There’s no such thing as the terrible twos. From every single parent I’ve consulted in my small, unscientific survey, it’s not two year olds that wreak havoc with our home, our patience and our very sanity. It’s the three-year old. More self-sufficient, more vocal and more demanding, the three-year old is indeed the reason some animals kill their young. No. Really.
Cole stays up til 7:30 to watch Dora the Explorer. I’m cool with this. We snuggle. He eats some apples, spits the peel into my hand. Nibbles watermelon. We go to bed and it’s admittedly a long process, but one I really don’t mind. Up the stairs, me with Percy the train. Cole with the repeating, mechanical parrot. We show the parrot how a big boy brushes his teeth. Cole’s proud. He helps parrot and Percy brush their beak and face, respectively. We race to the bedroom. The kid takes four and a half minutes to pick out two books. I sit and wait. Mostly patiently. We read. We laugh. He helps me read. As we slowly make our way through Gossie and Gertie, I change the words. “Gossie and Gertie are friends. Best friends. Gossie marches to the BOOGER.”
“No mommy! The barn!” It’s fun.
Freak out begins during the last two pages of the second book. He knows. It’s nearly time to turn on the CD, put his head down and say goodnight. He grows desperate. He’s tired, but doesn’t want to sleep. I get it. He begs for another book before I close the second. I oblige because, hey, it’s reading. Really. I know he stalling. But it’s quiet togetherness that doesn’t happen often these days. So yeah, I let him take a minute to carefully pick the third, the longest book he can find. And so we go through nursery rhymes together. Singing some. Reciting others. As the book closes, he asks for water.
I turn off the bedside Humpty Dumpty lamp and the setting sun peeks through the blinds. He sits up and asks again.
What am I supposed to do? Say no? To water? Nope. I mean, of course, I don’t think he’s thirsty. But to deny him, on the slight (really slight) chance he actually is? That’s like …. Horrible adult behavior that I abhor. I give the kid the benefit of the doubt and go into the bathroom.
Pour some from the tap into his bedtime cup.
“I don’t want that water.” Cole scowls at me. “I want juice.”
I walk toward his bed with the plastic cup.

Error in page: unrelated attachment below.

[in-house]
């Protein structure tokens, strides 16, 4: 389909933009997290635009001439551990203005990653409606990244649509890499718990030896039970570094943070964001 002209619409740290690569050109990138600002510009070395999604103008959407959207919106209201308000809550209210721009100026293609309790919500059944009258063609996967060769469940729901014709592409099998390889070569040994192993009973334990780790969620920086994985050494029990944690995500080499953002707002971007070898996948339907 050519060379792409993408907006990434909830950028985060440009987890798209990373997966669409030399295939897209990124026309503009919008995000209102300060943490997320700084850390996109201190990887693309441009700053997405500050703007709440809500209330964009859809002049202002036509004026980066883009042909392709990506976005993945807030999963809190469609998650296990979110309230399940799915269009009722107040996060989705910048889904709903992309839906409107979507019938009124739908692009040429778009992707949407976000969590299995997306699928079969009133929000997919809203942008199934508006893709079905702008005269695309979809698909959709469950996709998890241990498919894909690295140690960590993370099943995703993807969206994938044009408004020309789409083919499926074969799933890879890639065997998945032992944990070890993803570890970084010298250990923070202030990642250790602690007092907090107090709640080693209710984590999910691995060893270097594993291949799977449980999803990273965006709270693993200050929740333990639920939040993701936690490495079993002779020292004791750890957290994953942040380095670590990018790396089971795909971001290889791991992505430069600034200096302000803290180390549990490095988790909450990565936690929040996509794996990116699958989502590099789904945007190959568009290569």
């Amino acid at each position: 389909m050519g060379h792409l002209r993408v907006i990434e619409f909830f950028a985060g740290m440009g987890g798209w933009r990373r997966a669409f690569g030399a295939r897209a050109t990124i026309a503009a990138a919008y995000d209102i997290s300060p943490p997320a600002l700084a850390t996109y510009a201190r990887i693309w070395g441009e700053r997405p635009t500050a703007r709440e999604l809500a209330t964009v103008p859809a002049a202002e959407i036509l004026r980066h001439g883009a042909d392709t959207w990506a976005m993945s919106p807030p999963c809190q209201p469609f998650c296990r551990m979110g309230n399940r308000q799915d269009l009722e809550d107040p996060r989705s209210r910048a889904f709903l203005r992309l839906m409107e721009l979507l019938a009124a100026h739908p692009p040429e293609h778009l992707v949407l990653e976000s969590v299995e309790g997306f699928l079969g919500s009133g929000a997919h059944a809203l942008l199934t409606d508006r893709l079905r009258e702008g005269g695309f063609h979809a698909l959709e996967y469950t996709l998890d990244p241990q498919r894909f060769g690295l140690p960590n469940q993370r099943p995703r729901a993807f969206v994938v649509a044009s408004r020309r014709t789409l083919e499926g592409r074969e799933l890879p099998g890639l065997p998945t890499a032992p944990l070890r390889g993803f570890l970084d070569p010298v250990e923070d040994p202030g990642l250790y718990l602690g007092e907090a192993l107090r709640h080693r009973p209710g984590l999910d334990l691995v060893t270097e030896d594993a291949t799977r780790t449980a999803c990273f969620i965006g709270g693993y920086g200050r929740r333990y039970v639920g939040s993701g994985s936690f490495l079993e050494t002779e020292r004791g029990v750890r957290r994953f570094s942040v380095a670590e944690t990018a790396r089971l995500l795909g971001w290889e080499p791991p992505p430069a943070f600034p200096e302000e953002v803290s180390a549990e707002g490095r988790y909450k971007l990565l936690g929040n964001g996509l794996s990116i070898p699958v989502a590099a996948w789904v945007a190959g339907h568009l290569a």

“Well, you can’t have juice before bed.” I hold the cup out to him. “Water or nothing.”
OK, sure. Everyone would prefer juice to water. Except hippie weirdos. Yes, I’d rather have a swig of Diet Coke before sleep — but I don’t. Because I shouldn’t. It’s the principle. Did you know that parents in the UK (ok, this was the 1960s, but I know it still happens, there and here) give their young ‘uns a bottle or sippy o’ juice or milk in the bed? Madness, I tell ya. Mad.
“Cole. We don’t have juice before bed.”
“It got sugar?” (Yeah, he says this. Thanks, can’t-afford-you preschool that brings a dentist in every month.)
“Yes. It has sugar in it. You can only have water before you sleep.”
“It got germs?”
“Cole. Do you want this water?”
He swipes at the cup. Nothing pisses me off like a swipe to a good-intentioned gesture. I’m ready for this fight.
“I don’t want that water.” He pauses, thinks. “I want different water.”
“Nope.” I hold the cup out. “If you’re thirsty, drink this. This is it.”
“I want downstairs water.”
“No. This water or nothing.”
And then it comes. The scream. Unless you’re a parent and have seen this, your sweet flesh and blood in a rage directed dead at you, you can’t understand how it hurts. And how it makes you want to grab that sweet flesh and blood and yell right back. The Kaiser stares right in my eyes and lets it fly. He sits up, clinches his fists and yells. A piercing, terrible, long yelp. Rather like I’ve smacked him in the ear (which really, I’ve had to hold myself back from doing, in response to this horrid and increasingly normal shrieking) or like if I’d just told him that Brobee’s dead. I just stare at him. Another I-really-don’t-know-what-to-say-or-how-to-handle-this parenting moment. Seconds pass. And I just stare. Mouth agape. I’ve heard it before, and it never ceases to elicit the same shocked response.
“Dude.” I shake my head. “Duuuuude.”
He lays down. I continue to look at him like he’s sprouted horns and a cloven foot, because sweet Buddha, what the what?
“I talked at you, mommy.”
“Yeah, you certainly did.” He looks at me, and I’m pretty sure he scared himself. Good. I pull the covers up.
“I yelled at you.” He kicks the covers down.
“You did. That’s not nice and it really hurts my feelings.”
I kiss his forehead. He settles in and I snuggle him up. Kiss him again. “I always love you, even when you’re mad,” I whisper into his ear. And I do.
“I love you, too, Mommy.” He kisses me quickly on the cheek and turns onto his side.
Ok, sounds sweet. But did end rather sweetly. It normally doesn’t. And it’s is becoming the norm. Whining. Demanding. Harassing me until I want to tear my hair out, in massive clumps, and stuff them in his ever-open mouth. It never ends. The husbands says alls I need to do is tell him to stop whining. I’ve tried that.
“Say it one more time, Cole, and I’m putting you in timeout.”
“Ask me again and I’m gonna pop your bottom.”
“Ask it. Go ahead. Ask.” (This is followed by a mean look).
Nothing works. And the thing is – I don’t give in to his demands. Really. Never. If I say no, I mean no. Sometimes, even, I say no, and realize that I shouldn’t have. That something doesn’t matter. But once you’ve said it, you’d damn better stick to it, so I do. Right? I thought that the whiners were a products of parents that were all, “No. No. No. No. No. OK.”